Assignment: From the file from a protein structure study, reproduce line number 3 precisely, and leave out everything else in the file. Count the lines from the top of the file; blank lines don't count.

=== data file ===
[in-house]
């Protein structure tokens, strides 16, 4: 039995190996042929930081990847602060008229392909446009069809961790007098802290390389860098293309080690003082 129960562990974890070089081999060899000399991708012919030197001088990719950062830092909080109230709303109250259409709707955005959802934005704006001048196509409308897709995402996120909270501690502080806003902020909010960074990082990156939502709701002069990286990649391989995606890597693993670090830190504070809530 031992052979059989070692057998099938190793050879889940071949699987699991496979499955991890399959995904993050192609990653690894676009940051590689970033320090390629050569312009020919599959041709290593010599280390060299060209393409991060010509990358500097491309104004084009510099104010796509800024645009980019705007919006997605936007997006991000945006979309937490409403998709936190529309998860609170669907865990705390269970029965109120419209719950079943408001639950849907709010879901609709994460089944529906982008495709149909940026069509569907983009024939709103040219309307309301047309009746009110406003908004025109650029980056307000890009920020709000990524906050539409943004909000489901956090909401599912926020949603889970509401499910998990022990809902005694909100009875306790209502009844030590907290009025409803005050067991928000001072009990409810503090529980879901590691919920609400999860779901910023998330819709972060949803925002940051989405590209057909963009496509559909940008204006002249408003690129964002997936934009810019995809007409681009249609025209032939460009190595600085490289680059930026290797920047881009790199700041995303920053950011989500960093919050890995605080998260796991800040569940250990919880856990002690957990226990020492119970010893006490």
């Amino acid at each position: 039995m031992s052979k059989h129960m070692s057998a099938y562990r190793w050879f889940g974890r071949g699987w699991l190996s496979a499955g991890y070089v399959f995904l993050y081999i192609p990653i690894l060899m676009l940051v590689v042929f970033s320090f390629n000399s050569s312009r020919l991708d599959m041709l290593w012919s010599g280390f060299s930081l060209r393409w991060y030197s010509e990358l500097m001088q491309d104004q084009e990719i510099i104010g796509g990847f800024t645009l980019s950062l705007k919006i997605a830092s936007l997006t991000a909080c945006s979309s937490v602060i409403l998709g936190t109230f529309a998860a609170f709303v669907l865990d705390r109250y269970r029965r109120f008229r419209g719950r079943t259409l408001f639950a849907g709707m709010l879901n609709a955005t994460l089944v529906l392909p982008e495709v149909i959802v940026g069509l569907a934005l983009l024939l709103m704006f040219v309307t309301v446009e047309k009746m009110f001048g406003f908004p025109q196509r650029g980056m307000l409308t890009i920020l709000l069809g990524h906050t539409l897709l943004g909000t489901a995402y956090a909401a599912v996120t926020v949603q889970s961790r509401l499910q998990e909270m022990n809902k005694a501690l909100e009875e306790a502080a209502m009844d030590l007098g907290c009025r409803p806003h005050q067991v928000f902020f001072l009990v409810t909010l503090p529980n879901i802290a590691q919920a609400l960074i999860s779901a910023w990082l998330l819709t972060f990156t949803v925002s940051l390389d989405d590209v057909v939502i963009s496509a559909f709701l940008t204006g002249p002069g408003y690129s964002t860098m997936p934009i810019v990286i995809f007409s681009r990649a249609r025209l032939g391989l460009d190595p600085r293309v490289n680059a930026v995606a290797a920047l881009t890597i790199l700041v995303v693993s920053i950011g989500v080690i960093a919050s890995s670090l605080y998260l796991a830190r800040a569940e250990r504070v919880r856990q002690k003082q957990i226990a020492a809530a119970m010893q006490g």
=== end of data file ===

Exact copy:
């Amino acid at each position: 039995m031992s052979k059989h129960m070692s057998a099938y562990r190793w050879f889940g974890r071949g699987w699991l190996s496979a499955g991890y070089v399959f995904l993050y081999i192609p990653i690894l060899m676009l940051v590689v042929f970033s320090f390629n000399s050569s312009r020919l991708d599959m041709l290593w012919s010599g280390f060299s930081l060209r393409w991060y030197s010509e990358l500097m001088q491309d104004q084009e990719i510099i104010g796509g990847f800024t645009l980019s950062l705007k919006i997605a830092s936007l997006t991000a909080c945006s979309s937490v602060i409403l998709g936190t109230f529309a998860a609170f709303v669907l865990d705390r109250y269970r029965r109120f008229r419209g719950r079943t259409l408001f639950a849907g709707m709010l879901n609709a955005t994460l089944v529906l392909p982008e495709v149909i959802v940026g069509l569907a934005l983009l024939l709103m704006f040219v309307t309301v446009e047309k009746m009110f001048g406003f908004p025109q196509r650029g980056m307000l409308t890009i920020l709000l069809g990524h906050t539409l897709l943004g909000t489901a995402y956090a909401a599912v996120t926020v949603q889970s961790r509401l499910q998990e909270m022990n809902k005694a501690l909100e009875e306790a502080a209502m009844d030590l007098g907290c009025r409803p806003h005050q067991v928000f902020f001072l009990v409810t909010l503090p529980n879901i802290a590691q919920a609400l960074i999860s779901a910023w990082l998330l819709t972060f990156t949803v925002s940051l390389d989405d590209v057909v939502i963009s496509a559909f709701l940008t204006g002249p002069g408003y690129s964002t860098m997936p934009i810019v990286i995809f007409s681009r990649a249609r025209l032939g391989l460009d190595p600085r293309v490289n680059a930026v995606a290797a920047l881009t890597i790199l700041v995303v693993s920053i950011g989500v080690i960093a919050s890995s670090l605080y998260l796991a830190r800040a569940e250990r504070v919880r856990q002690k003082q957990i226990a020492a809530a119970m010893q006490g």